Posted tagged ‘Halligan modifications’

Fine Tuning Your Halligan


                           By R. Royal

 The Halligan (Pro Bar)  is hands down the most important and versatile forcible entry tool we carry on the rigs. We have had a few different articles on this website regarding the Halligan, some about the differences between the Pro Bar and its imitations, also understanding the advantages of bevel to the jamb, versus bevel to the door during inward swinging forcible entry operations. This next article is to discuss a few little modifications that can be done that make this tool even more superior.  

The first two improvements just assist you in seeing what you should be feeling when setting the tool. What we have done as seen in the pictures below is scratch a small thin line and add some drops of red paint to show our proper depths when setting the tool. After enough practice with the tool, setting to the proper depth should come  just by feel, but adding these marks just makes it that much easier.

The first mark we have added is on the Adze end. This mark has been scratched in at about 1 3/4. This is the standard width of commonly found doors, by making this mark it will assist us in knowing when the adze is about to hit the jamb on outward swinging doors. This can assist us in navigating the Adze around the back of the door and not tearing into the jamb. It also can prevent us from stopping to shallow and then tearing the skin and seam of the door when we start to make our gap.

The second mark is made on the fork end and is used for inward swinging doors.  This mark has been made to show where the “crotch” of the fork is. As you can see in the picture the crotch is where the two forks come together and meet. We want to make our marks on both sides lining up with the crotch of the fork. This landmark comes from the term “crotch to stop”. Basically our tool is set to the proper depth when this “crotch” or red mark has lined up near the back of the door stop or jamb. This can be very helpful to prevent you from stopping to shallow, or going to deep when the Halligan is being driven in very quickly. If we drive it in to far we lose a large amount of leverage when we go to force. When it is stopped to shallow, it becomes very easy for the forks to slip out when you force the bar. Again this just makes it a little easier to see, and is a very big aid in teaching the concepts of crotch to stop.

The next two pictures below show what should be  necessary maintenance to the tool. The next step is a very slight change but goes a real long way. I think this is the number one improvement you can make to this tool. This may be difficult to explain through writing, but we will give it a shot. When the Halligan comes from the factory the ends of the fork will have a bevel to it. It is a dull bevel and is in the center, on the tip of these forks. What we have done is filed down the ends of these forks slightly, thinning them and giving the tips more of an edge. Instead of having the dull bevel in the middle of the tips, they come to a clean edge on the inside of the bevel.  This makes a huge difference on inward swinging doors that are set very tight to the jamb. It will make enough difference that the clean edge will probably bite and start to navigate around the door whereas the old bevel may tend to bounce off many times.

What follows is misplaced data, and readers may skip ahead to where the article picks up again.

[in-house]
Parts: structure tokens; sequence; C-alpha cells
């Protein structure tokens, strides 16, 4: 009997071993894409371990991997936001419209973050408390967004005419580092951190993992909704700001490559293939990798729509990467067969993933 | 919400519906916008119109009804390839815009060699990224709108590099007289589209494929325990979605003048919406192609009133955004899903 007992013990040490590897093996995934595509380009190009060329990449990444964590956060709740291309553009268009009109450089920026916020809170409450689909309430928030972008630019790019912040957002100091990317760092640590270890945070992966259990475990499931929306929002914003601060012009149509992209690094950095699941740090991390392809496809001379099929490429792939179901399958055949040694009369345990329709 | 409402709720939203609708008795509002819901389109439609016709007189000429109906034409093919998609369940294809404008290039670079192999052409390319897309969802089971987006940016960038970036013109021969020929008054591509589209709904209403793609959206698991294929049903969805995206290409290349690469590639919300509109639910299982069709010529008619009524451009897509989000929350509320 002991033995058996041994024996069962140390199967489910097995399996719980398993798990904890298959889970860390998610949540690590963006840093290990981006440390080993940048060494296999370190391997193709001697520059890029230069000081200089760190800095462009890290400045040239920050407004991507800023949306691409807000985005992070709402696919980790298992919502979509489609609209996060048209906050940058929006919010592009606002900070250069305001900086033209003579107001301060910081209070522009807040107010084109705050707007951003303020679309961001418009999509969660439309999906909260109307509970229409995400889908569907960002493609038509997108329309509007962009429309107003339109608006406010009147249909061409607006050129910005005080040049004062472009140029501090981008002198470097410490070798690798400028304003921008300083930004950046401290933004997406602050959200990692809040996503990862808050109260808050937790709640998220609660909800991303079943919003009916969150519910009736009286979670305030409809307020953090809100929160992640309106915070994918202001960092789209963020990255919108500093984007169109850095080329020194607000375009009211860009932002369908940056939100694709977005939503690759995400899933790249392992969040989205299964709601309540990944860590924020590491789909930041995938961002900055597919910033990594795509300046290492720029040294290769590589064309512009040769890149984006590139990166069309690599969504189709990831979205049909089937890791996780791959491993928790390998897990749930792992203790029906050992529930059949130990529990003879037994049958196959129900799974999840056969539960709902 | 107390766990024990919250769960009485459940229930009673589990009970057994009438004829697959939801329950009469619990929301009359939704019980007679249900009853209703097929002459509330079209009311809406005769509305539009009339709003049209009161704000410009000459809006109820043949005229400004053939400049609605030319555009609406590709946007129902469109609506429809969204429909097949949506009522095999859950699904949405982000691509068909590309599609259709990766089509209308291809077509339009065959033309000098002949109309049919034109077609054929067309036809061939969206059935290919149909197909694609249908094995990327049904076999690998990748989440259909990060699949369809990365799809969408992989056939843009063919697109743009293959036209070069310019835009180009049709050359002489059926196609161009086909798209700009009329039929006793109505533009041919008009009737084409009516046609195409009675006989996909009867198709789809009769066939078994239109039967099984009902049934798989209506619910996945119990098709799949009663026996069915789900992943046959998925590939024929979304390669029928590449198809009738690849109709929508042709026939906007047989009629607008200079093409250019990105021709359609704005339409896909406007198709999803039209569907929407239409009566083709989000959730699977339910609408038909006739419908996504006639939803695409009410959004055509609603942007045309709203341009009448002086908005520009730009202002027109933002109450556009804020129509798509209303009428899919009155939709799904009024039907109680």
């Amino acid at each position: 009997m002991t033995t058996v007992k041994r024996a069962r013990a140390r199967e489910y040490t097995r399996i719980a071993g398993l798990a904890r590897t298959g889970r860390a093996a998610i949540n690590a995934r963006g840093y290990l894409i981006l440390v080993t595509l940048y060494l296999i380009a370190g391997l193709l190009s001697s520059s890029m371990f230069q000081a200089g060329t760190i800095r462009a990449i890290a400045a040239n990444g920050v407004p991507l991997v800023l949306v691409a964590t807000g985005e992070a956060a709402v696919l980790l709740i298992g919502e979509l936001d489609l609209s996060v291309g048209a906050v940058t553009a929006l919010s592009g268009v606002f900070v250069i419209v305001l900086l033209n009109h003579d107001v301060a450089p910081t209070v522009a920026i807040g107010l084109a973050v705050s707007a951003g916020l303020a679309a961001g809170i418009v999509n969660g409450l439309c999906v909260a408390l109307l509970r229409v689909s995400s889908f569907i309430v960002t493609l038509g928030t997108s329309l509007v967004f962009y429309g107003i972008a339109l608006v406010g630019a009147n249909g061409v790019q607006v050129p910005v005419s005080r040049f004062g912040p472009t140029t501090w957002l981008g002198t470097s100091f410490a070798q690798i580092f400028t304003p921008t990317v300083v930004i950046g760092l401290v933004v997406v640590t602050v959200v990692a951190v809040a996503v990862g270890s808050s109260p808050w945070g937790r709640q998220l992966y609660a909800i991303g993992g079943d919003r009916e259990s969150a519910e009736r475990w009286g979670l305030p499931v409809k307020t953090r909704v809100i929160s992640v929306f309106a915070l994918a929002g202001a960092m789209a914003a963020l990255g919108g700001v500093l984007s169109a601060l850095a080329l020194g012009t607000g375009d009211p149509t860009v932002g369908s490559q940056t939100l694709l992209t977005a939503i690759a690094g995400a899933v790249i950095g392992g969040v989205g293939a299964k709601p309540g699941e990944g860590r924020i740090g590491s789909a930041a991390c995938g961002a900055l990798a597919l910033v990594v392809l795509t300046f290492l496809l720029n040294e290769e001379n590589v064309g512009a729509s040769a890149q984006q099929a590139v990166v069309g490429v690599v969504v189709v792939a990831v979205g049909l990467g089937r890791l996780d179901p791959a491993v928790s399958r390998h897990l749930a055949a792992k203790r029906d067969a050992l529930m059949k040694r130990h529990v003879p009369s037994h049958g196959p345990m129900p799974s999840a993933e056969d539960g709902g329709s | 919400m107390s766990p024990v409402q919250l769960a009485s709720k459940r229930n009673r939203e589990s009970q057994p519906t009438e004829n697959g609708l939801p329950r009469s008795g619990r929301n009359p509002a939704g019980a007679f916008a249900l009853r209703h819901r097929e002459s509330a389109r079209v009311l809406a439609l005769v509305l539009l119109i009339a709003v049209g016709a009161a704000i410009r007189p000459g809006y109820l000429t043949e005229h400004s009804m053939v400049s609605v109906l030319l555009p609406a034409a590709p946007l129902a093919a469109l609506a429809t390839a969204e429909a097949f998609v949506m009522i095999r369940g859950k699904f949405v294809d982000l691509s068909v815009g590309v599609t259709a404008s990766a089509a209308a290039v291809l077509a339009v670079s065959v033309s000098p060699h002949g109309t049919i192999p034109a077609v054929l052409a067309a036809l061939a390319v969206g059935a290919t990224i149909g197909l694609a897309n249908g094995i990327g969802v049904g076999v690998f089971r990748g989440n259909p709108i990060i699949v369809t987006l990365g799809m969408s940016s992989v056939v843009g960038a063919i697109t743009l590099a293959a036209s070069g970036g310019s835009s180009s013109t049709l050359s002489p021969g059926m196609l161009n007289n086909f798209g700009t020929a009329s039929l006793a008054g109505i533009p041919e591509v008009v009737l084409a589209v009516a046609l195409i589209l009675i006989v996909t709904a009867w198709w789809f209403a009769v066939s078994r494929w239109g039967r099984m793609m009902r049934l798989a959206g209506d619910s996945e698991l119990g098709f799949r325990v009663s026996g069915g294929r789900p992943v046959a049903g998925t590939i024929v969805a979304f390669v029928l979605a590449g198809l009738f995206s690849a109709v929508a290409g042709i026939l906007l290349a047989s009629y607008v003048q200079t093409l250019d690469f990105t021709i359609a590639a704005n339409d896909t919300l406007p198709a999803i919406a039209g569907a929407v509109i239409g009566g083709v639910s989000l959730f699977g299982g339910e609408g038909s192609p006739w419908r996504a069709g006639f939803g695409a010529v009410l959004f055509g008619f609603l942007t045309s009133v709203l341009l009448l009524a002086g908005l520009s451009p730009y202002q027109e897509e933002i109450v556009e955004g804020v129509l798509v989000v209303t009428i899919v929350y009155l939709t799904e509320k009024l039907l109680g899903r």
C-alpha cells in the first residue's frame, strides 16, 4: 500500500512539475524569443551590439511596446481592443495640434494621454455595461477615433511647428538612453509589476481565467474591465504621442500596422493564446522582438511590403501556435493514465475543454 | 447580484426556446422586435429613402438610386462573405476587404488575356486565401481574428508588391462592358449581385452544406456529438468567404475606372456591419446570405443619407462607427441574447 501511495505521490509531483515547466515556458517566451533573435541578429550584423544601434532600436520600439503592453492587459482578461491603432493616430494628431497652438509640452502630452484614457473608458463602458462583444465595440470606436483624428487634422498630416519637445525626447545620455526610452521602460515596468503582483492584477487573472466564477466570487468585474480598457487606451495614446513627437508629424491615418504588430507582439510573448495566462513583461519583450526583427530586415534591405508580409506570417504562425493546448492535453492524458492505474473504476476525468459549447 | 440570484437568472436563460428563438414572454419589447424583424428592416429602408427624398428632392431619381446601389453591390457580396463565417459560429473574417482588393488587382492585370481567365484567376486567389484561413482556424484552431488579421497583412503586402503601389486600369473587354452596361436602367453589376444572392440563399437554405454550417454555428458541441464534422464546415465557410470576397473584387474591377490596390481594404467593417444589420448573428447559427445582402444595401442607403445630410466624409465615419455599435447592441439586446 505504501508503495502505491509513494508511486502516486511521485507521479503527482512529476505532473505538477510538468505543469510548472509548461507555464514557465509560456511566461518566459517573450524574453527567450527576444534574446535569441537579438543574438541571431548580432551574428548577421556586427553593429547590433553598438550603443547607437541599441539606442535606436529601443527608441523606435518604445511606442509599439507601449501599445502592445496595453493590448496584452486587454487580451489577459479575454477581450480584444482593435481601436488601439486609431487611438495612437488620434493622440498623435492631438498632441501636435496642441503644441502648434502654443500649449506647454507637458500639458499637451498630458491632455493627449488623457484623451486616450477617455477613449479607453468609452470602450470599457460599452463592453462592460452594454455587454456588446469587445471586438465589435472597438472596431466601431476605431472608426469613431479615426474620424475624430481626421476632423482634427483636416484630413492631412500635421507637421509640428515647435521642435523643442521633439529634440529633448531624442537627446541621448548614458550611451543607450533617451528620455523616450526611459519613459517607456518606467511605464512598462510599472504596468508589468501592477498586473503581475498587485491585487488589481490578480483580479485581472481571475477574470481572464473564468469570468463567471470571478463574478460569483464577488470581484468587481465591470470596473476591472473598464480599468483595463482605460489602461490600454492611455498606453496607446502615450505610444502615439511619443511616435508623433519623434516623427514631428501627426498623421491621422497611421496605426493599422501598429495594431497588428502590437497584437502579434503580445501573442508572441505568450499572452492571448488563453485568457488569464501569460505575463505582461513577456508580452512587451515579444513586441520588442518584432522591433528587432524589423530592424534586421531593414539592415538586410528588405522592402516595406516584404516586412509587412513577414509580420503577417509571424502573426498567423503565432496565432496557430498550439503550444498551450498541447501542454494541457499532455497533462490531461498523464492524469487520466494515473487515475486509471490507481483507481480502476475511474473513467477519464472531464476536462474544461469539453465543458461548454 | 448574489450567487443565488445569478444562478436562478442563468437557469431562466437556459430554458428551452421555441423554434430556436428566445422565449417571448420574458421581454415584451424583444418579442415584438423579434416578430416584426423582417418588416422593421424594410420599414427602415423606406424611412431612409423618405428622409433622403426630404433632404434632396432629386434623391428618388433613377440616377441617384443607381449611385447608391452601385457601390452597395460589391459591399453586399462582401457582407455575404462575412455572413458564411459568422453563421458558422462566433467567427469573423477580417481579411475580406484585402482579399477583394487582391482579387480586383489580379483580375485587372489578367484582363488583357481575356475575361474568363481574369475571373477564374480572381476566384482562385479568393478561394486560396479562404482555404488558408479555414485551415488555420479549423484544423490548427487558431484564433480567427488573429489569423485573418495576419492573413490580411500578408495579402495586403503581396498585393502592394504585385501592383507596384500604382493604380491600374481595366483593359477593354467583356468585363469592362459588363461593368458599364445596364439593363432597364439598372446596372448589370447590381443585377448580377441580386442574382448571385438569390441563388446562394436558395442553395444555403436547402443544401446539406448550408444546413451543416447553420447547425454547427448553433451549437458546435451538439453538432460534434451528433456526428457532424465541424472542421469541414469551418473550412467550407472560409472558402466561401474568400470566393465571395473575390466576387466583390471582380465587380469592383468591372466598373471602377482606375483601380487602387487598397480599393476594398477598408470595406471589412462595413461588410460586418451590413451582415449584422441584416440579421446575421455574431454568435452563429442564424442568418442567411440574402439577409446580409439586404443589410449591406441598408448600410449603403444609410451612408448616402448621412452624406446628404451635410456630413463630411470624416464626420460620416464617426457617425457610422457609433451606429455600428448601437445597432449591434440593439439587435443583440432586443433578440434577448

Lastly we have the squared shoulders of the fork. When the bar comes from the factory it has a small curve from the handle into the forks. What you can do is file down the curve into a nice right angle like you see here. This has created a new striking surface that we can use when alternate techniques are required. Such as tight hallways or cellar entrances, low visibility, or when there is only ne firefighter available to start forcible entry,  this small change allows that to happen. This will enables one guy to effectively get started doing both the striking and the Halligan work on a door (which we will hit on a later date).

You can find numerous different improvements out there that have been done to these tools, we feel these are the most advantageous for what we do and really can make a difference in how they perform. Like many other articles on here, again we say we didn’t invent this stuff, just feel it is worthy information that should be passed on to those who wish to use it.

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